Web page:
MATH-3003 - Transition to Advanced Mathematics
A transition course to advanced mathematics. Topics include logic, set theory, properties of integers and mathematical induction, relations, and functions.
MATH-3243 - Advanced Calculus
A rigorous introduction to the fundamental concepts of single-variable calculus. Topics included the real numbers, limits, continuity, uniform continuity, differentiation, integration, and sequences and series.
MATH-3303 - Ordinary Differential Equations
Modeling with and solutions of ordinary differential equations, including operators, Laplace transforms, and series; systems of ODE's, and numerical approximations.
MATH-4013 - Numerical Analysis
The practices and pitfalls of numerical computation. Topics include floating point representations; precision, accuracy, and error; numerical solution techniques for various types of problems; root finding, interpolation, differentiation, integration, systems of linear and ordinary differentiation.
MATH-4353 - Complex Analysis
A study of the theory of complex functions and their applications, including analytic and elementary functions; derivatives and integrals; The Cauchy Integral Theorem and contour integration; Laurent series; the theory of residues; conformal mapping; and applications.
MATH-4363 - Partial Differential Equations
Studies of classical boundary-value problems, including the heat equation, wave equation, and potential equation. Solution methods including characteristics, separation of variables, integral transforms, orthogonal functions, Green's functions, Fourier series.
MATH-4413 - Abstract Algebra I
The first of a two-course, in-depth, rigorous study in topics in the theory of groups, rings and fields.
MATH-4473 - Combinatorics
An introduction to combinatorics. Topics include the pigeonhole principle, combinations, permutations, distributions, generating functions, recurrence relations, and inclusion-exclusion.
MATH-4483 - Graph Theory
An introduction to the fundamental concepts of graph theory. Topics include isomorphisms, Euler graphs, Hamiltonian graphs, graph colorings, trees, networks, planarity.
MATH-4513 - Linear Algebra I
The first course in a comprehensive, theoretically-oriented, two-course sequence in linear algebra. Topics include vector spaces, subspaces, linear transformations, determinants, and elementary canonical forms.
MATH-4983 - Senior Project
A faculty-directed independent research project culminating in the writing of a paper and an oral presentation of the results of the project. Prerequisite: Senior standing as a mathematics major.
Guidelines for Admittance
Each UWG online degree program has specific requirements that you must meet in order to enroll.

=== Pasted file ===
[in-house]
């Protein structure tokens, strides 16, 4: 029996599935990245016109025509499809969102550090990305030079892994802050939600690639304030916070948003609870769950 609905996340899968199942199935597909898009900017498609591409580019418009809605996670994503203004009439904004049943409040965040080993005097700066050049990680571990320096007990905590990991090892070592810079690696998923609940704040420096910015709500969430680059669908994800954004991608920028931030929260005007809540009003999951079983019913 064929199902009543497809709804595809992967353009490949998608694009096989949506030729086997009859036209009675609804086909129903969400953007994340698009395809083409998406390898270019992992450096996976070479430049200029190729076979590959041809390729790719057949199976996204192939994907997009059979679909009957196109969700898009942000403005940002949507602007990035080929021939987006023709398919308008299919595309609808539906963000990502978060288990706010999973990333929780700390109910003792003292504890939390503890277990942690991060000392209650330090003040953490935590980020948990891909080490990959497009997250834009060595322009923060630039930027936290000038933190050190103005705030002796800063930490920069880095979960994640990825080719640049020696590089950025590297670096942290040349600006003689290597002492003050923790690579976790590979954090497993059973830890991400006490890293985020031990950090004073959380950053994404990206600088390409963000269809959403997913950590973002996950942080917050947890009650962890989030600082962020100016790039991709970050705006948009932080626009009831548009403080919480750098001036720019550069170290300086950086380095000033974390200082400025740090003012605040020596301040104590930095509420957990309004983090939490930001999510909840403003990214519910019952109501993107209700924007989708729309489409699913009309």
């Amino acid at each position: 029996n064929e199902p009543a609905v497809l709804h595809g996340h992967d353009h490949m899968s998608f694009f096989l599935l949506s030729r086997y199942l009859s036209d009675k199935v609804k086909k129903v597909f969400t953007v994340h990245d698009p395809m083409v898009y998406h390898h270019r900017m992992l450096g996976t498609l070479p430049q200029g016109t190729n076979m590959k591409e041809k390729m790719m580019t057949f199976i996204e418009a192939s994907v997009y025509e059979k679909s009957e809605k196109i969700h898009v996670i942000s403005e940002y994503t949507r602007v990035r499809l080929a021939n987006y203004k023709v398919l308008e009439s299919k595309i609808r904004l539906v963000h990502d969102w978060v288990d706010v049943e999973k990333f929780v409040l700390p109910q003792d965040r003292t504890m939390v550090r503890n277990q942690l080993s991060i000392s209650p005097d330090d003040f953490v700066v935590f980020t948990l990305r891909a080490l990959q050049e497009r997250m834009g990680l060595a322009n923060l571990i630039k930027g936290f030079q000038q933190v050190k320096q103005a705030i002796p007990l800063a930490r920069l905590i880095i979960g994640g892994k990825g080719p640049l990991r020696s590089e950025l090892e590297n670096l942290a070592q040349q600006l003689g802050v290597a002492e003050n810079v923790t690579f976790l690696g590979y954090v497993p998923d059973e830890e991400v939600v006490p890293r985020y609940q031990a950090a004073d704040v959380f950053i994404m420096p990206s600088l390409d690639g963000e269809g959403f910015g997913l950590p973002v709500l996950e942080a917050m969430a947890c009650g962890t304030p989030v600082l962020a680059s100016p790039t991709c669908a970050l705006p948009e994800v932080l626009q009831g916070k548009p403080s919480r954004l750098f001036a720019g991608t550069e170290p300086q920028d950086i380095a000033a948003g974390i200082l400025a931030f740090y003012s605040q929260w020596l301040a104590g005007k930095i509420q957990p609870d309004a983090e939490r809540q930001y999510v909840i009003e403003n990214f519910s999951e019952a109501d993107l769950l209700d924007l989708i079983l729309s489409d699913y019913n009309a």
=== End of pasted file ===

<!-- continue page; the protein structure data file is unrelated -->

- Complete online application. A one-time application fee of $40 is required.
- Official transcripts from all schools attended. Official transcripts are sent from a regionally or nationally accredited institution.
- Verify specific requirements associated with specific populations identified here: Freshman Adult Learners Transfer International Home School Joint / Dual Enrollment Transient Auditor Post-Baccalaureate Non-Degree Seeking Readmission
Fall Semester - June 1
Spring Semester - November 15
Summer Semester - May 15
Admission Process Checklist
- Review Admission Requirements for the different programs and guides for specific populations (non-traditional, transfer, transient, home school, joint enrollment students, etc).
- Review important deadlines:
- Fall semester: June 1 (undergrads)
- Spring semester: November 15 (undergrads)
- Summer semester: May 15 (undergrads)
See program specific calendars here
- Complete online application
Undergraduate Admissions Guide
Undergraduate International Application
- Submit $40 non-refundable application fee
- Submit official documents
Request all official transcripts and test scores be sent directly to UWG from all colleges or universities attended. If a transcript is mailed to you, it cannot be treated as official if it has been opened. Save time by requesting transcripts be sent electronically.
Undergraduate & Graduate Applicants should send all official transcripts to:
Office of Undergraduate Admissions, Murphy Building
University of West Georgia
1601 Maple Street
Carrollton, GA 30118-4160
- Submit a Certificate of Immunization, if required. If you will not ever be traveling to a UWG campus or site, you may apply for an Immunization Exemption. Contact the Immunization Clerk with your request.
- Check the status of your application
L1. A thorough understanding of the calculus, including its computational aspects, applications, and theoretical foundations.
L2. An ability to read, write, and understand mathematical proofs involving foundational aspects of mathematics, such as logic, set theory, basic function theory, and mathematical induction.
L3. A solid foundation in the fundamentals of applied linear algebra, including its computational aspects and applications.
L4. An ability to make written an oral presentations on various mathematical topics and problems.
L8. A solid background in the fundamentals of the applied computational area of mathematics, including numerical analysis, differential equations, and applied linear algebra.
L9. An ability to apply mathematical techniques and models to solve specific problems.
L10. A solid background in the fundamentals of the applied discrete area of mathematics, including graph theory, combinatorics, and number theory.